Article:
Introduction: Classic studies of limb ischemia-reperfusion injury have been performed using young healthy mice. However, patients with peripheral vascular disease are older and often exhibit metabolic derangements that may delay healing after revascularization. Mice with genetic deletion of apolipoprotein E (ApoE-/-) have been used as a model in various experimental scenarios of hypercholesterolemia. These experiments evaluated the inflammatory response and changes in skeletal muscle morphology during the acute and chronic phases of limb ischemia-reperfusion injury in aged ApoE-/- mice. Methods: Age-matched ApoE-/- and wild-type (Wt) mice underwent 1.5 hours of unilateral hind limb ischemia, followed by 1, 7, or 14 days of reperfusion (DR). Histologic analysis of skeletal muscle fiber injury was assessed at 1DR. Morphologic evidence of muscular fiber maturation was assessed at 14DR. Levels of MyoD and myogenin, markers of skeletal muscle differentiation, were assessed at 7 and 14DR using Western blots. Markers of inflammation, including myeloperoxidase, macrophage inflammatory protein-2 (MIP-2), monocyte chemotactic protein-1 (MCP-1), and osteopontin, were assayed using enzyme-linked immunosorbent assay and chemokine (C-C motif) receptor 2 (CCR2) using Western blots at 1, 7, and 14DR. After 1DR, tissue adenosine 5′-triphosphate (ATP) levels were measured to assess metabolic activity. Unpaired t test and Mann-Whitney test were used for comparisons. Results: Histologic evaluation of skeletal muscle after 1DR showed no difference in the degree of injury between Wt and ApoE-/- mice. However, at 14DR, ApoE-/- mice had higher percentage of immature muscle fibers than Wt mice. Myogenin level was lower in the ApoE-/- mice at 7DR. Injured skeletal muscle of ApoE-/- mice had lower levels of myeloperoxidase than Wt mice at 7 DR and higher levels of MCP-1 at 14DR. There was no difference in the levels of tissue ATP, MIP-2, osteopontin, or CCR2 at all experimental intervals. Conclusion: Although there was no difference between the injured muscle of Wt and ApoE-/- mice during the acute phase of reperfusion, ApoE-/- mice showed delay in skeletal muscle healing during the chronic phase of reperfusion. This lag in muscle regeneration was associated with lower levels of myogenin at 7DR and an increased level of MCP-1 at 14DR in the ApoE-/- mice. The delay in skeletal muscle healing in the ApoE-/- mice may have broader implications for poor tissue healing and functional recovery in elderly patients who have vascular risk factors such as hypercholesterolemia.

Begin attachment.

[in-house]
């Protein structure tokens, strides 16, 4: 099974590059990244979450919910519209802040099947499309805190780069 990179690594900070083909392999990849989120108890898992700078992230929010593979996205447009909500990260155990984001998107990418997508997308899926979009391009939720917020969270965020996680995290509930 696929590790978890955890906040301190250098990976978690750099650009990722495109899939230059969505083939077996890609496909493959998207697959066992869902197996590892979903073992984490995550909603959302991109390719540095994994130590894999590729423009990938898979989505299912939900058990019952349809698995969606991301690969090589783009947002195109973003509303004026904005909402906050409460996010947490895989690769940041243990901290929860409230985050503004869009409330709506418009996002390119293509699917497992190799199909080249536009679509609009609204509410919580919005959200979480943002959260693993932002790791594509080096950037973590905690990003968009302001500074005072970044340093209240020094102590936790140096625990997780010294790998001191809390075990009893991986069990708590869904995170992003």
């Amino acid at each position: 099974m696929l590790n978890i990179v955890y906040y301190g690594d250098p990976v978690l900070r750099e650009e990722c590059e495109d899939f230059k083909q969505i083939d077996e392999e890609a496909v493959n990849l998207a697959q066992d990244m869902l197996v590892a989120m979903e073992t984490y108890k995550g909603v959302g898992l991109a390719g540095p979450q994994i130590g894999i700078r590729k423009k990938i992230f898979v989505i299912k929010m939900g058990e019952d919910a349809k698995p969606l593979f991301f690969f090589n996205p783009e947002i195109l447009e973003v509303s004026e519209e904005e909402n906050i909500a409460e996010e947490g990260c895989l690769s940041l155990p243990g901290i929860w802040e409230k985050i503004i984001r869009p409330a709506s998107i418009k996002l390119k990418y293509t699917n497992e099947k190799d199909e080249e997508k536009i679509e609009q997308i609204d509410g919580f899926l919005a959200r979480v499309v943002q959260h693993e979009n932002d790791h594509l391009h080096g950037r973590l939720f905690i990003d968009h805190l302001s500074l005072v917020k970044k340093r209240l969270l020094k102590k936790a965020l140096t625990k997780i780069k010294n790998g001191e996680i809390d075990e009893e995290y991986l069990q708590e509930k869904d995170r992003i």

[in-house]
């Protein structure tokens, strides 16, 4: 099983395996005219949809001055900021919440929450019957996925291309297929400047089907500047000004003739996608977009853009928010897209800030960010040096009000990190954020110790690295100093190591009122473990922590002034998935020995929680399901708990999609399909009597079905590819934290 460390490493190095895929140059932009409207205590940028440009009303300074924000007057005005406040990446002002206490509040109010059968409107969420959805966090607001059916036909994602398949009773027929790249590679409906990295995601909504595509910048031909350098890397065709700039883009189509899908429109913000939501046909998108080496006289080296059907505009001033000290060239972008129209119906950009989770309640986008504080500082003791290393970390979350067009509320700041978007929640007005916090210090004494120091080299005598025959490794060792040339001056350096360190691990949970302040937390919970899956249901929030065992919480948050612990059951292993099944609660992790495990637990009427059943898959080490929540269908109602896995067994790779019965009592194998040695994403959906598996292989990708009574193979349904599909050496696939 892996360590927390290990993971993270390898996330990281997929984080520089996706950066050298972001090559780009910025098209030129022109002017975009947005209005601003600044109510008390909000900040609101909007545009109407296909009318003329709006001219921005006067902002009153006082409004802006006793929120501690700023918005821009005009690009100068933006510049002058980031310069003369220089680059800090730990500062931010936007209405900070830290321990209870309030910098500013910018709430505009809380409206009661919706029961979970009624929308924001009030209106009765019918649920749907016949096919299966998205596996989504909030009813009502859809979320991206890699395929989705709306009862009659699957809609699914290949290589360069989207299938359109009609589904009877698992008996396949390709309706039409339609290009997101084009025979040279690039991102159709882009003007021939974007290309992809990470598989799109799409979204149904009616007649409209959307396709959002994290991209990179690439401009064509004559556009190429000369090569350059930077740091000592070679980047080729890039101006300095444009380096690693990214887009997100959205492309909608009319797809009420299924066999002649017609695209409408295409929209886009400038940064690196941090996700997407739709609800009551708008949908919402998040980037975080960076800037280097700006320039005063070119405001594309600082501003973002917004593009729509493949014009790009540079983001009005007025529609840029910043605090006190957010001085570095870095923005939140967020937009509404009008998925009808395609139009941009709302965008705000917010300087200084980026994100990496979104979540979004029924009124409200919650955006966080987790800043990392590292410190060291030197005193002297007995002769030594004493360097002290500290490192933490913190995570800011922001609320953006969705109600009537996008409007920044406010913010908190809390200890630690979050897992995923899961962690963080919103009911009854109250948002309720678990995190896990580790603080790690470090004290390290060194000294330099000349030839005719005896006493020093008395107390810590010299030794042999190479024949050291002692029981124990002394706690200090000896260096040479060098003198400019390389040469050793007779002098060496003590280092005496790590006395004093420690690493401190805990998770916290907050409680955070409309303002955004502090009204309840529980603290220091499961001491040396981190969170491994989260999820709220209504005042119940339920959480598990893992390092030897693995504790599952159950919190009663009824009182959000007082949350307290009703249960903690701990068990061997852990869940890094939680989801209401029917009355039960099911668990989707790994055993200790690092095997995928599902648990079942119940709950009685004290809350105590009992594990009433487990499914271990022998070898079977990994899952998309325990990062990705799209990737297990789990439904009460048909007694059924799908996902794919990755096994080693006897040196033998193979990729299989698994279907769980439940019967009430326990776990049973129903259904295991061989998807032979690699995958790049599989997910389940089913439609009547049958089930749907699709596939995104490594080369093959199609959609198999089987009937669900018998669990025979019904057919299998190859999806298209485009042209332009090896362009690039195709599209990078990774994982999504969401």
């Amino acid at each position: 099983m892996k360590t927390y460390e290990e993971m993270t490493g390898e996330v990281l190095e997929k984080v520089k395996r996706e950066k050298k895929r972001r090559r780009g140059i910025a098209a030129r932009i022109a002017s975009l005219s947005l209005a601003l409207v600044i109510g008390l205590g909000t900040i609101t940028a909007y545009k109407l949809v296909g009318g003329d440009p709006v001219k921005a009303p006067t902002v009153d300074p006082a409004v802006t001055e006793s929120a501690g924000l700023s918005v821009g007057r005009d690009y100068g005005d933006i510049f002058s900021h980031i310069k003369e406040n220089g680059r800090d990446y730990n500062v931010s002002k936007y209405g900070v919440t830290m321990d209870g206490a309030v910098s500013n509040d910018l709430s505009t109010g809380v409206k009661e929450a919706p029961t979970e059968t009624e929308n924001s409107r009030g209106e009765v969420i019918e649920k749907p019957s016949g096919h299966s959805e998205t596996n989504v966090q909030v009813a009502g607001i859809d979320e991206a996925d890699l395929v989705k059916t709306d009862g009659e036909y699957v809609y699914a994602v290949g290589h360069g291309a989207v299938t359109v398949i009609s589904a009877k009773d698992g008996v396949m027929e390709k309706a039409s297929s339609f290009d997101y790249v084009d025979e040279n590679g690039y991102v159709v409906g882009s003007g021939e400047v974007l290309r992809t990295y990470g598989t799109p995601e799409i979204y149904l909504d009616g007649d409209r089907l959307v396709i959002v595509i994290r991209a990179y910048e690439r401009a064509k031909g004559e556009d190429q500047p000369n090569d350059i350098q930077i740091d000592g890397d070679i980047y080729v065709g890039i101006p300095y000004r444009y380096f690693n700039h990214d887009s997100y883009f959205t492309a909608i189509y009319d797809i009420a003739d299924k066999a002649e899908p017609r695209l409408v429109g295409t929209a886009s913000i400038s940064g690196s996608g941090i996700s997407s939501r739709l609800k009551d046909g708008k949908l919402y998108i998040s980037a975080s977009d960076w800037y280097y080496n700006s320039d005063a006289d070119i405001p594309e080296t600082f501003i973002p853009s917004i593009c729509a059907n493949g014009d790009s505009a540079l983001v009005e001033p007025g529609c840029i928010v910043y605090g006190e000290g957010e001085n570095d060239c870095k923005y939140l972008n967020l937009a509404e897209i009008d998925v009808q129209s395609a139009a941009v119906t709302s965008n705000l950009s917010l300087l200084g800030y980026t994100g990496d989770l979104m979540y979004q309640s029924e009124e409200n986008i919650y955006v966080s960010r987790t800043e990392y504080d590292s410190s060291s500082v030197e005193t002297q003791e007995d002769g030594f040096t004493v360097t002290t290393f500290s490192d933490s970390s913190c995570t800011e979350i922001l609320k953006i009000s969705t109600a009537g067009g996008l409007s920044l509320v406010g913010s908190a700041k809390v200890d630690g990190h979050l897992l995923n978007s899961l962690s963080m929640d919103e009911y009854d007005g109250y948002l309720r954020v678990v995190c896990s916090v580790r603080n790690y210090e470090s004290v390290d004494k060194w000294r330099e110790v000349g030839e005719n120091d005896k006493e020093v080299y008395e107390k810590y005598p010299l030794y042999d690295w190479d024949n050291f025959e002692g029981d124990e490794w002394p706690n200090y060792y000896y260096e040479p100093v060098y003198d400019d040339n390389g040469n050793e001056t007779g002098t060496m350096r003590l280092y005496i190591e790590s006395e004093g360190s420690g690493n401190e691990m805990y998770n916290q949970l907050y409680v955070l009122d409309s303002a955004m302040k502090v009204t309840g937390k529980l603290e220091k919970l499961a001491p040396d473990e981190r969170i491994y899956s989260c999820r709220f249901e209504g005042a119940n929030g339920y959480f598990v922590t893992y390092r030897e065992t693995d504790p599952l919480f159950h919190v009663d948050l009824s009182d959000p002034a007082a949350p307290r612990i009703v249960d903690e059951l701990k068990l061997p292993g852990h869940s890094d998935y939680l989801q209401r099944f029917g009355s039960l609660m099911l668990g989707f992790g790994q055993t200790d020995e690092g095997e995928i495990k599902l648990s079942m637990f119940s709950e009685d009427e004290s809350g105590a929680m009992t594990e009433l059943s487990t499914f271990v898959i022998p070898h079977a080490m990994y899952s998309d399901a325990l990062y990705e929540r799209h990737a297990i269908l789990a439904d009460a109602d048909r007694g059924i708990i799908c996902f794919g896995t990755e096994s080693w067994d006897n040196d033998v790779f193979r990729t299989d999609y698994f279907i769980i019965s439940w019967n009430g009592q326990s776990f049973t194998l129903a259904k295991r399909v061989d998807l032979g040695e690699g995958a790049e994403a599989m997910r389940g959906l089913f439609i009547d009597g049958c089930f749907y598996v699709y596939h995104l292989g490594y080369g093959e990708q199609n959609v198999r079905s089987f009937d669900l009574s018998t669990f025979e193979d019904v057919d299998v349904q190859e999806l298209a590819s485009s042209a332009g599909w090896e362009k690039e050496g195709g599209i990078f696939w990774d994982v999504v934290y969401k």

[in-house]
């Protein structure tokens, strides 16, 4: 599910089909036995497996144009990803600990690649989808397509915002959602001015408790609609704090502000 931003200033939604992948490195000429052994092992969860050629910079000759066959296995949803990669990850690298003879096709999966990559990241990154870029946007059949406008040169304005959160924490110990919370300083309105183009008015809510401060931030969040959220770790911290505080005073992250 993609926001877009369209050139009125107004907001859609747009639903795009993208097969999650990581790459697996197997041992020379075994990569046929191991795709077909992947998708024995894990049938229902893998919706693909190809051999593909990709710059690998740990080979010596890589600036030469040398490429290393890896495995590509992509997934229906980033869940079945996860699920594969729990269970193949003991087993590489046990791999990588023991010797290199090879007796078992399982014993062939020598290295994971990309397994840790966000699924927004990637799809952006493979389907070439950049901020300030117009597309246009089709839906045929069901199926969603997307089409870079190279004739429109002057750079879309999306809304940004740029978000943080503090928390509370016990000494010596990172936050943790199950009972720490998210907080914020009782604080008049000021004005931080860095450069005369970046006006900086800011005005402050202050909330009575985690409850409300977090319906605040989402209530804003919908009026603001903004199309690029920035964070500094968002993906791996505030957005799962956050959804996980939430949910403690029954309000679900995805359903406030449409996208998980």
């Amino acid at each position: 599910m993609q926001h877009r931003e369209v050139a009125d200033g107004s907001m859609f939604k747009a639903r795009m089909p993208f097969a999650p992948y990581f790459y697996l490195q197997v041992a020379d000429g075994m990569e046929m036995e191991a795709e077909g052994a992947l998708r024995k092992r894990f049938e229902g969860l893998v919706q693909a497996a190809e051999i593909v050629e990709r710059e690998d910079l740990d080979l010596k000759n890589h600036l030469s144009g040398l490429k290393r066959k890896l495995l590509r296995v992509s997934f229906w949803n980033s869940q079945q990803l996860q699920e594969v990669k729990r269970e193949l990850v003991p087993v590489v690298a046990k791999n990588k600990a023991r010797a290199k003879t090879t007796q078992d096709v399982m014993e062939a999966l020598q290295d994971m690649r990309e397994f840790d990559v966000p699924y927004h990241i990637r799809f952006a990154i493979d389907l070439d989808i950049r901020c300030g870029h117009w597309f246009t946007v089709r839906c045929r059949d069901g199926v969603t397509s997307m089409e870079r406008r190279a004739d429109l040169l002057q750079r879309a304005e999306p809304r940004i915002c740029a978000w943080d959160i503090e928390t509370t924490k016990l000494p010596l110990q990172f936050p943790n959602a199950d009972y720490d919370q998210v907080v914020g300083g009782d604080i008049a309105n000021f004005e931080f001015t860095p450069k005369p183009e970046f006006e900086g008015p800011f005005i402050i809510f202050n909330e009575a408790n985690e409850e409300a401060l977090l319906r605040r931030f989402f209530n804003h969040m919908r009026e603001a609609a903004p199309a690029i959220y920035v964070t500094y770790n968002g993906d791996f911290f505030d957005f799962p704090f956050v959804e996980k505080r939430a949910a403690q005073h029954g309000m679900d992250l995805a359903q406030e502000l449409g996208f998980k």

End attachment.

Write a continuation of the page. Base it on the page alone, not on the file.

ASJC Scopus subject areas
- Cardiology and Cardiovascular Medicine